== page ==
You guys, the way we view guns and violence is fucked up, and we need to fix it. I don’t know what the answer is; I can theorize, based on events that have happened in other countries, that stricter gun control is what’s needed, but it’s true that I can’t say for sure that that would fix everything. What I do know that is the answer is definitely not more guns. The answer is not a national registry of the mentally ill. And the answer is most definitely not armed personnel in schools.

gun-da-kop2p44

Violent Crimes and Mental Illness

16 Dec

In the wake of the shooting at Sandy Hook Elementary School, there’s been a lot of talk about mental health. Comments like, “Now is the time to talk about mental illness!” and “We need mental healthcare reform NOW before this happens again!” are littering my Facebook and Twitter feeds. Many people, people that I care about and whose opinion I respect, want to use this tragedy as an opportunity to talk about how America’s mental healthcare system needs to change.

But you know what? Now is not the time to talk about that.

Don’t get me wrong, I am hugely in favour of mental healthcare reform, both here in Canada and in America. We need better access to mental health professionals, and shorter wait times to see the ones that are available. We need to end the system of patient abuse that occurs in group homes across the country. We need to make therapy and expensive medications more accessible to people who may not have a steady income. We need to increase the monthly payments to those who are too ill to work, because what they receive now from the government is not enough to live on.  We need to give people with mental illnesses the tools they need to advocate for themselves, and we need to work towards ending the stigma that comes with the term “mental illness”.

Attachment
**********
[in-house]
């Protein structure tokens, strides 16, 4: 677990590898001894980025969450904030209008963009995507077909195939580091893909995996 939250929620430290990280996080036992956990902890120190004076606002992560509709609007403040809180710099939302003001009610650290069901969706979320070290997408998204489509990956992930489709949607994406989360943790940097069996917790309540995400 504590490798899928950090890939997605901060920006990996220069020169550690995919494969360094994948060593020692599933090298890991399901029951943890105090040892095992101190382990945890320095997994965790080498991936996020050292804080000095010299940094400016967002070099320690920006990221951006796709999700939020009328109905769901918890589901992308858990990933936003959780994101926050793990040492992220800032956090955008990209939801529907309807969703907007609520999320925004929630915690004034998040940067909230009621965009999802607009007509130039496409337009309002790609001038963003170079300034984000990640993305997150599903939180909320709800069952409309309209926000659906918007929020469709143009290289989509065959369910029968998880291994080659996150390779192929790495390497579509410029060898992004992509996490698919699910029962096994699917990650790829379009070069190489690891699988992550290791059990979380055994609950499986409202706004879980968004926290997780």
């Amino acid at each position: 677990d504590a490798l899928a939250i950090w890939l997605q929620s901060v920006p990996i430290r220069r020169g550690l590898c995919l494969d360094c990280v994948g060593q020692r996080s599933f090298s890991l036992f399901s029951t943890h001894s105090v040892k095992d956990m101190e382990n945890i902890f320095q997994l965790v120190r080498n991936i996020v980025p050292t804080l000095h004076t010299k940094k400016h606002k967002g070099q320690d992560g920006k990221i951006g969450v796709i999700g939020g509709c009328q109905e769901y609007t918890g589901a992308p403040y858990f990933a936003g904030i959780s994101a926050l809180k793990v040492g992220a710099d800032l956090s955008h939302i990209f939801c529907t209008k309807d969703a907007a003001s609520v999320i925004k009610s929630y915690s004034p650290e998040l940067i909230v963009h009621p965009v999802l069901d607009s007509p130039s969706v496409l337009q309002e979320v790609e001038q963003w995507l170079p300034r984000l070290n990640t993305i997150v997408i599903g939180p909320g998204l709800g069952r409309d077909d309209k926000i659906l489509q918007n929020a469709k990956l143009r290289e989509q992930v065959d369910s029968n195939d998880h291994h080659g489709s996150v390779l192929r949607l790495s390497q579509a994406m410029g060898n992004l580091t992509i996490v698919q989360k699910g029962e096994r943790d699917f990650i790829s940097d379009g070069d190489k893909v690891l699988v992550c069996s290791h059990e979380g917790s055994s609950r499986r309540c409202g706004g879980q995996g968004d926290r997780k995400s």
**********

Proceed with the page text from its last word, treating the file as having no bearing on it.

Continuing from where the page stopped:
I do believe that talking about our mental healthcare system is something that we need to do, and badly.

What we don’t need to do is conflate mental illness with shooting 20 small children.

See, the thing is, mental illness is a pretty broad umbrella term that covers all kinds of things. Depression is a mental illness. So are anxiety, anorexia nervosa, bulimia, PTSD, bipolar disorder, schizophrenia, obsessive compulsive disorder, and many, many other things. And yes, some symptoms caused by some of those illnesses can cause violence, but, given the fact that 1 in 4 Americans suffer from a diagnosable mental illness in any given year, I think that we can safely say that most people who are mentally ill are not prone to going on shooting sprees. In fact, studies have shown that people living with mental illness are four times as likely to be the victim of violence.

It has recently been reported that Adam Lanza was, according to his brother Ryan, suffering from both Asperger’s syndrome (which is on the autism spectrum) and a personality disorder. However, according to the same report, the brothers hadn’t been in contact since 2010, and it is currently unknown whether Adam Lanza had received further diagnoses since then. But the term “mentally ill” was being tossed around for a while before Ryan Lanza’s statements were made public, and, from what I can see, there is still a lot of assumption going on about what Adam might or might not have suffered from.

I know that most of the people who want to talk about mental illness right now are good people. Like the rest of us, they’re trying to figure out what just happened and why, so that we can make sure that we never have to live through a tragedy like this again. I’m sure that these people think that it’s kinder, more humane to say that Adam Lanza was mentally ill, rather than just calling him a monster. Unfortunately, what they’re actually doing is making mental illness the scapegoat here. What they’re doing is adding to the stigma that surrounds mental illness.

At the end of the day, saying things like, “Now is the time to talk about mental illness,” is not going to help anything. It’s not going to make an event like this less likely to happen again. In fact, if anything, by continuing to spin the narrative that the mentally ill are violent killers, you are probably making it less likely for those with mental health issues to seek treatment. By making mental illness out to be this big, scary thing, you are making it more likely that friends and family will ignore any signs of problems in their loved ones out of fear and denial. By simplifying the gun control debate to something like, “Well, mentally ill people just shouldn’t have guns,” you are contributing to the idea that people with mental illnesses are scary, dangerous and cannot be trusted.